Dragobete or the Romanian love day
Dragobete is an old Romanian holiday celebrated every year on the 24th of February. After the fall of the communism, it has become a response festivity to Valentine’s Day, very popular in the western countries, but also borrowed by many young Romanian people.
The legend says Dragobete was the son of Baba Dochia, a famous character from an old pagan myth related to the arrival of spring and the end of winter. It is the time of the year when birds start building their nests and finding their mates.
In the old times, on this day, young men and women would meet in the centre of the village or in the front of the church and go together to the forest and look for snowdrops, violets or other spring plants. On their way home, the boys would chase after the girls to give them a kiss. If the girl liked the boy, then she would let him kiss her. The message everybody would hear was: Dragobete is kissing the girls (Dragobetele sărută fetele). Being alone on this day was a definite sign of bad luck in love for the rest of the year.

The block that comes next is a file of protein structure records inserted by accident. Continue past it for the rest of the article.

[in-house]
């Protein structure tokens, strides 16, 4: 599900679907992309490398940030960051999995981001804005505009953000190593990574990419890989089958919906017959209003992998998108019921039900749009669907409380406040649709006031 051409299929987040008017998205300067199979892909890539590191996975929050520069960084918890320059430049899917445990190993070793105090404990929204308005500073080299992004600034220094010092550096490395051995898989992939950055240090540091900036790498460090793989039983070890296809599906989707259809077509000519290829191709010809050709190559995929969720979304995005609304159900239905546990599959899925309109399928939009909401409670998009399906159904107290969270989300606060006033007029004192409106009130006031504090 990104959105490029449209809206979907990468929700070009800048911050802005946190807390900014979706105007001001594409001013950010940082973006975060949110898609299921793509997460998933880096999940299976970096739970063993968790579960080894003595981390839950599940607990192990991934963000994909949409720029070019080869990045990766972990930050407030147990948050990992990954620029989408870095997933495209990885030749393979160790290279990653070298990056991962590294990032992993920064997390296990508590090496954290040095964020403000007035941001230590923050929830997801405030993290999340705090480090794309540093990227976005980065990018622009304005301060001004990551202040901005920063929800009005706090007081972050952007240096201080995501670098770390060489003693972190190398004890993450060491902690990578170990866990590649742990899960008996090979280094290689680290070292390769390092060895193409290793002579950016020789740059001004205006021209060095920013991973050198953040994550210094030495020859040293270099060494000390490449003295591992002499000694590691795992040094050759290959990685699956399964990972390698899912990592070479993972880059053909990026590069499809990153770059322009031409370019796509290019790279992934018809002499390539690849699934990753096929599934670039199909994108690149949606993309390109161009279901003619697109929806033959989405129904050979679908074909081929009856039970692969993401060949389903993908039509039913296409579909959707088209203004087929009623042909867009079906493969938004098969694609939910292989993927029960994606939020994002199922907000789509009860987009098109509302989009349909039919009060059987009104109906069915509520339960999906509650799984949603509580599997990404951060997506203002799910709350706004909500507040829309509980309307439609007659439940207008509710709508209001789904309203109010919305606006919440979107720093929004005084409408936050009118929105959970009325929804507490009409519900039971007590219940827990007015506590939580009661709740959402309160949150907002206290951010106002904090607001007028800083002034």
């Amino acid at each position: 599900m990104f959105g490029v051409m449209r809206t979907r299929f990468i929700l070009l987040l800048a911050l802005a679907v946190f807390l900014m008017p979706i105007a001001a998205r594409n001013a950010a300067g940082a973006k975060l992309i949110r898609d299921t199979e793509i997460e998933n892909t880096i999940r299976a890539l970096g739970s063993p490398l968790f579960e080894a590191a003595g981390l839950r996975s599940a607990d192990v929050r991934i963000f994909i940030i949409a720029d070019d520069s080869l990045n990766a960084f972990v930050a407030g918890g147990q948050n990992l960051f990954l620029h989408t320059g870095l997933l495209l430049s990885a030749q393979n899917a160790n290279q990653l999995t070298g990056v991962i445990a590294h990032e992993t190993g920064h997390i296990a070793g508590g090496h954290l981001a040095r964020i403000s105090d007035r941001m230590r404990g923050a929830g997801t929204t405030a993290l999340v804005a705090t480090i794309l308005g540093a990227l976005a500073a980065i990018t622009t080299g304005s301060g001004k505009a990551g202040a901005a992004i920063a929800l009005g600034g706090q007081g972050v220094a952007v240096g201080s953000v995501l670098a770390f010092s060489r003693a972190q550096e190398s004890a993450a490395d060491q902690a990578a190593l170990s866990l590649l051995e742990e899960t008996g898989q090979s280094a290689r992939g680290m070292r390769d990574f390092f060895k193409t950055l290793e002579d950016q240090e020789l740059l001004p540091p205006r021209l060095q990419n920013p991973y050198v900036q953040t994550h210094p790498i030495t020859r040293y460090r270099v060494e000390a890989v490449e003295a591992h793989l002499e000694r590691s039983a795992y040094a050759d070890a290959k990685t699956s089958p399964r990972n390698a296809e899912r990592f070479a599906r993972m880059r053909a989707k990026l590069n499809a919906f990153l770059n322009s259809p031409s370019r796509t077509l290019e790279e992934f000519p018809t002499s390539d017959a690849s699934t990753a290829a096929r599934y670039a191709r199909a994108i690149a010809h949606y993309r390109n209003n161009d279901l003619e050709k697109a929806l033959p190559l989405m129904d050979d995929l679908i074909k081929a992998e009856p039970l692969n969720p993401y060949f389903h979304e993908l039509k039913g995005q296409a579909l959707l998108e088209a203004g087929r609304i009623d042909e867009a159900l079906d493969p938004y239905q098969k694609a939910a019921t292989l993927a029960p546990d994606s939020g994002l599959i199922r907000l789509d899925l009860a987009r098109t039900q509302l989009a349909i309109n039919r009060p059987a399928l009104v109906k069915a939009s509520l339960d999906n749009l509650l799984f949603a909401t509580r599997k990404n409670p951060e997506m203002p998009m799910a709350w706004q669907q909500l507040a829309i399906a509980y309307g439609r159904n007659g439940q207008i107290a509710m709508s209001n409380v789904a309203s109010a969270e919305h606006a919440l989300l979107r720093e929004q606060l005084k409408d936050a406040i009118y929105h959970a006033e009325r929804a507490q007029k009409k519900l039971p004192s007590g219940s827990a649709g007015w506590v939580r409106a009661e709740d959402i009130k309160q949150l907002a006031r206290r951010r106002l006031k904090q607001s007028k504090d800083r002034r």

There used to be many other traditions connected to this holiday, such as:
no animals were being sacrificed;
everyone was careful to spend the day with a pair;
people had to look not only after animals, but also after the birds of the sky;
sewing and field work were are not allowed;
men could not be upset with women.
Although modern times and values have replaced the more traditional expressions of the past centuries, Dragobete remains one of the most authentic Romanian traditions and a reminder of the need of love in our lives.